Your quick reference guide to align enterprise cybersecurity with DoD’s shift to Zero Trust 

Since its inception in 2010, Zero Trust Architecture has taken the cyber defense world by storm as a way to account for the evolving threat landscape and changing cloud and hybrid IT environments that function without a precise network perimeter. Consequently, over the last two years or so, there’s been an influx of strategic guidance, policy, execution roadmaps, and other cybersecurity risk management resources surrounding the Department of Defense’s (DoD) transformational shift to a “Zero Trust.” 

As with many cybersecurity hot topics, the initiative is often laced with vast marketing promises and relentless attempts to communicate the ever-increasing need to buy a tool (“silver bullet”) to solve the problem or, in this case, get to Zero Trust security. 

With the Department navigating the Zero Trust waters and unpacking the myriad of capabilities and activities necessary to formulate a robust implementation plan (due to the DoD CIO by October 2023), BreakPoint Labs offers clear, actionable steps for any organization to self-evaluate its current program and begin its journey towards achieving a Zero Trust Architecture.1

Leverage Existing Cyber Defense and Security Investments 

Avoid falling prey to the solicitation of purchasing a new, shiny Zero Trust capability, especially early on in the process. The DoD defines the Zero Trust baseline as one that “leverages its current infrastructure and environment using Brownfield approach.”

In other words, it retains key elements of the existing perimeter-based methodology and applies them within the modernized Zero Trust model. Considering the depth and breadth that consists of more than 45 capabilities and 152 activities that comprise the DoD Zero Trust Strategy, there’s ample opportunity to put existing investments to work within the new paradigm.2

Assess the Terrain: Inventory Users, Devices, Applications, and Data 

A foundational step to Zero Trust is understanding who and what is on the network. At the most basic level, you can’t protect and defend components unmanaged or unaccounted for.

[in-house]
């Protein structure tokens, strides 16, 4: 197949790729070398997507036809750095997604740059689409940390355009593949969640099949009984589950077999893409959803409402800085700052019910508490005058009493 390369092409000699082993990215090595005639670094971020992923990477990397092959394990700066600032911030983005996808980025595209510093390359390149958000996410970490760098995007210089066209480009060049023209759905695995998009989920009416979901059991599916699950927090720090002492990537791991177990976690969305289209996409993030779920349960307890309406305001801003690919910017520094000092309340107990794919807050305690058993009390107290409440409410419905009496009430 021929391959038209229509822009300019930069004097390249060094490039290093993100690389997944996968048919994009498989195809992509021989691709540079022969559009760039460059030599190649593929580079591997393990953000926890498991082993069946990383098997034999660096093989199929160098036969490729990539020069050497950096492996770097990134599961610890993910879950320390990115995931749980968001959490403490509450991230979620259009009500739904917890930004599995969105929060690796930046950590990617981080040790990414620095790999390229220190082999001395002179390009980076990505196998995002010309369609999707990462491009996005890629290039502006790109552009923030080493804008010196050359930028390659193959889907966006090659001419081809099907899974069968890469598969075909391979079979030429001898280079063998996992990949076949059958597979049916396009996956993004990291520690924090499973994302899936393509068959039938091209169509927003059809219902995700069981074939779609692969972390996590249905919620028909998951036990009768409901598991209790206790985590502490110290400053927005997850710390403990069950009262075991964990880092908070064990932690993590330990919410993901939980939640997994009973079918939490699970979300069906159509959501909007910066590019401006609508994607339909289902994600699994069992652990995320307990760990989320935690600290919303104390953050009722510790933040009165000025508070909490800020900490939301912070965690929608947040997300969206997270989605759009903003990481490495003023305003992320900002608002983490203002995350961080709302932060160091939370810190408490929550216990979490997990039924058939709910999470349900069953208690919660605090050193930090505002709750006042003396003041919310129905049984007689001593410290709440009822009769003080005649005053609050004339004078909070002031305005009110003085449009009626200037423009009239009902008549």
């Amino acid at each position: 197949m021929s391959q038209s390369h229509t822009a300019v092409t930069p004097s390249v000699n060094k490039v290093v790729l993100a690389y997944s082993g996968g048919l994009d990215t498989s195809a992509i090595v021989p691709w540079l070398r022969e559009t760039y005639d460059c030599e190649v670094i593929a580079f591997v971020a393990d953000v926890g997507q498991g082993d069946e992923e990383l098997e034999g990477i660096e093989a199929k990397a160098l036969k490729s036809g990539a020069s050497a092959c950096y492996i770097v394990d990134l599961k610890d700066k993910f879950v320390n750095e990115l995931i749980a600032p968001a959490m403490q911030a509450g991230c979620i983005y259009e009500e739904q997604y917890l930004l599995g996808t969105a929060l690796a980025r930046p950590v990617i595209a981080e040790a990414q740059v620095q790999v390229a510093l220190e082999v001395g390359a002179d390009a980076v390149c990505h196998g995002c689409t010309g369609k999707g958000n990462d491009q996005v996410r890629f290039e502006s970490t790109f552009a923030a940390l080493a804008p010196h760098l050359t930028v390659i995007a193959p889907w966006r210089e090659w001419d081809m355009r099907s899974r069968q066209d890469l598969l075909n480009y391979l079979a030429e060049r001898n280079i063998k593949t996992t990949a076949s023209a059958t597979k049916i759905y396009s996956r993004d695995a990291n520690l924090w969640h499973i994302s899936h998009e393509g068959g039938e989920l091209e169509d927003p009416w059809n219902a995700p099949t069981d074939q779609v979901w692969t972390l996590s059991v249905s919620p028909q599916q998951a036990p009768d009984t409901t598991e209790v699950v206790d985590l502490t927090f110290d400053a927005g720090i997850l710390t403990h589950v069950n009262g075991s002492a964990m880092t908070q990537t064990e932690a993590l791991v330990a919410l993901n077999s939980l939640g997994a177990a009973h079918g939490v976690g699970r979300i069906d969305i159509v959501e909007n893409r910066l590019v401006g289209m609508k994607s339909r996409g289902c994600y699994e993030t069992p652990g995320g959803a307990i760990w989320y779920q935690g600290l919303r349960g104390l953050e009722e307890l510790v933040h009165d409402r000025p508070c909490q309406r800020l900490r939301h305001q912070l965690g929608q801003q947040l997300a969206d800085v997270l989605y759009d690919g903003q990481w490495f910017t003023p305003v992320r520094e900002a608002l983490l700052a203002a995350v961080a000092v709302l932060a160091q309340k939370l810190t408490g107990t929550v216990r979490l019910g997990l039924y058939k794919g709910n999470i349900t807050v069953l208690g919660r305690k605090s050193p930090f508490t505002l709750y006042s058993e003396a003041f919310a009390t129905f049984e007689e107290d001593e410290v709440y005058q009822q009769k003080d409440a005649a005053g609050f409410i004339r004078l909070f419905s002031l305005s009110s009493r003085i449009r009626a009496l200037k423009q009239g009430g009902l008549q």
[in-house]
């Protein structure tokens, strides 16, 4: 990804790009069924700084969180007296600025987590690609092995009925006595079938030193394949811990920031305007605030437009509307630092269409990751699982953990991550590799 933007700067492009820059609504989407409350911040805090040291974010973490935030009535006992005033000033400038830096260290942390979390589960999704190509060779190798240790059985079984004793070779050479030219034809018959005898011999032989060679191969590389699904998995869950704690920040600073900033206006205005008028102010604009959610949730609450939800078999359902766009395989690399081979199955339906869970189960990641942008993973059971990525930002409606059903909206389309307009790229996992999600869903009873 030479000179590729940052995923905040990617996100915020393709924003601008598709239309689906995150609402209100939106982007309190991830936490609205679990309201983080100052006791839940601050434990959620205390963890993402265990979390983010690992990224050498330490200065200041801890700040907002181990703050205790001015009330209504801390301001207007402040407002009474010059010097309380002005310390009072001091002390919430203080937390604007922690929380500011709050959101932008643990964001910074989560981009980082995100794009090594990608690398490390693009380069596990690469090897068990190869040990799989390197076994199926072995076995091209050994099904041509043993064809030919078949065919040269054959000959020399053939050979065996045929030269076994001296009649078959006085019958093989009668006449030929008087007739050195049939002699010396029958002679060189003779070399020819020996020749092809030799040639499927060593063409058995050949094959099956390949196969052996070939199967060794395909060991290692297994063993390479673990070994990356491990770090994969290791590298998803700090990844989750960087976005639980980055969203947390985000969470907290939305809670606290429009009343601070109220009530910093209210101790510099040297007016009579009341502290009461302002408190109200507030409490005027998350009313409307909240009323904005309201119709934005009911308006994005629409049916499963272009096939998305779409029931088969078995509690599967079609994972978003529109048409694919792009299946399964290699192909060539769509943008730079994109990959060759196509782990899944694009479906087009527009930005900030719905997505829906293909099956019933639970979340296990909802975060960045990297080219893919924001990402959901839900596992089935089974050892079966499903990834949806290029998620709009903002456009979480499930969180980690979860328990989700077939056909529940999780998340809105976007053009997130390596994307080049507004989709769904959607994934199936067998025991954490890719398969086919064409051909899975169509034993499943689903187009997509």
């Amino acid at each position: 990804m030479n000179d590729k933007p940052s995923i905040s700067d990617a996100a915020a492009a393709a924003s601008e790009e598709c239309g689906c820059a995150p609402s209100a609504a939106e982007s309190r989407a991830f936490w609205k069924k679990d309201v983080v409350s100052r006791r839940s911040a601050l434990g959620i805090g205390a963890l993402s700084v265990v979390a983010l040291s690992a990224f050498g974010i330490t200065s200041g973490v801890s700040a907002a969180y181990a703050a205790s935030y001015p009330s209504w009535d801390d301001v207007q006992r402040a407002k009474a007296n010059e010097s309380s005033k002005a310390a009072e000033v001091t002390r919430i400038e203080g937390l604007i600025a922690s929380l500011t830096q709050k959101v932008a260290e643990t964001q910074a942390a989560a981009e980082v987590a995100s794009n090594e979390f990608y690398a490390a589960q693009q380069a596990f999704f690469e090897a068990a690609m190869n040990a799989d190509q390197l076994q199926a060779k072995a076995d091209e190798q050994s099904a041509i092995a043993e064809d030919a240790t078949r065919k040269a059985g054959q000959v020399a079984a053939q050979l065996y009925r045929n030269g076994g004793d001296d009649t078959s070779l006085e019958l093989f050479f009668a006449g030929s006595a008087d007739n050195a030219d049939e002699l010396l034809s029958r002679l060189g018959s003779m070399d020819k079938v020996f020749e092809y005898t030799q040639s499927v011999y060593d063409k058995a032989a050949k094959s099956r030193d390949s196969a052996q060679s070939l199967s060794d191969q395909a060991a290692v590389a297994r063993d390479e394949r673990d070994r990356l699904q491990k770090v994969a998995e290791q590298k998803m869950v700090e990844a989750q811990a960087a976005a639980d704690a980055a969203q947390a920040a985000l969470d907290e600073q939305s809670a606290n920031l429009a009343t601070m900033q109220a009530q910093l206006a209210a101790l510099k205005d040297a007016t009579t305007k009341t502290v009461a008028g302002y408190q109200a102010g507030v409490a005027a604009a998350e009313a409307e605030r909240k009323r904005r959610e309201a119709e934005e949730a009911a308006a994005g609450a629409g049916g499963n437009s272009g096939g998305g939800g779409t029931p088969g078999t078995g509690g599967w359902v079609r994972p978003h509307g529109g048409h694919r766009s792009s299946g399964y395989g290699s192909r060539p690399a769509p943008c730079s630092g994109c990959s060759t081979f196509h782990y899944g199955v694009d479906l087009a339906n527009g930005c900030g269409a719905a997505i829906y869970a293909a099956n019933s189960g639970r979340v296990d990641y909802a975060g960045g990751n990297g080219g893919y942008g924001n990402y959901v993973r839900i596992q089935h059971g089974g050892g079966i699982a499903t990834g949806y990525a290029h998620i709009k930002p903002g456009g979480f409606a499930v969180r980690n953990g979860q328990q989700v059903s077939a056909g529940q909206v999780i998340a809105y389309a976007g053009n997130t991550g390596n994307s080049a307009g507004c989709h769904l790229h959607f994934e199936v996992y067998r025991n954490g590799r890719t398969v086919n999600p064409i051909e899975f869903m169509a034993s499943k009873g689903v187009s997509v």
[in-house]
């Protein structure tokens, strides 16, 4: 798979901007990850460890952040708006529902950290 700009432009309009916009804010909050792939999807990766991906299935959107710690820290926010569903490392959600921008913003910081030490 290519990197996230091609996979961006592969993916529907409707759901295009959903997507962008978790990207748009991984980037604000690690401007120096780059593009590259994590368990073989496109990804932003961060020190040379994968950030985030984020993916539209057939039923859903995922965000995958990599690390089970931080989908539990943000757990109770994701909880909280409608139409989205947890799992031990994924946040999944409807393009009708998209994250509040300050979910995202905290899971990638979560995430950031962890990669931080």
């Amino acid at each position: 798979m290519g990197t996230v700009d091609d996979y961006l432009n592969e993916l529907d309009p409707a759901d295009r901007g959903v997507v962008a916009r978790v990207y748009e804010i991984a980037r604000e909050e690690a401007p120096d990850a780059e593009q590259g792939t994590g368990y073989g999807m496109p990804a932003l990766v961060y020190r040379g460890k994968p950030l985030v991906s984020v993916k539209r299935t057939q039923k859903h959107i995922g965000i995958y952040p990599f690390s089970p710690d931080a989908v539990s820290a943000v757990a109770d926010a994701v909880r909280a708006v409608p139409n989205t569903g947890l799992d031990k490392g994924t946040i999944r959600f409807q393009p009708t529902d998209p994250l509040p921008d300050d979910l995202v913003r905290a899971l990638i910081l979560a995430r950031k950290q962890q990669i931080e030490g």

Establishing and validating a current, accurate inventory of all users, including person and non-person entities, is critical to ensuring those with access to resources are vetted and registered from an authoritative source. 

In addition to users, organizations must inventory devices to validate what systems are authenticated, authorized, and connected to other network resources. While creating or verifying an inventory seems administrative, doing so in a trusted, standardized, and data-driven manner will pay dividends in the later stages of the Zero Trust journey.

Select and Implement Authoritative Source for Identity, Credential, and Access Management (ICAM) 

With an understanding of who and what is on the network, an organization can designate Identity, Credential, and Access Management (ICAM) solutions to serve as an authoritative source for identities and subsequent authentication and authorization decisions. 

Before the release of the Zero Trust Strategy in 2020, the DoD released an ICAM Strategy (if you’re seeking yet another strategy) focused on “the creation of digital identities and maintenance of associated attributes, credential issuance for person/non-person entities, authentication using the credentials, and making access management control decisions based on authenticated identities and associated attributes.”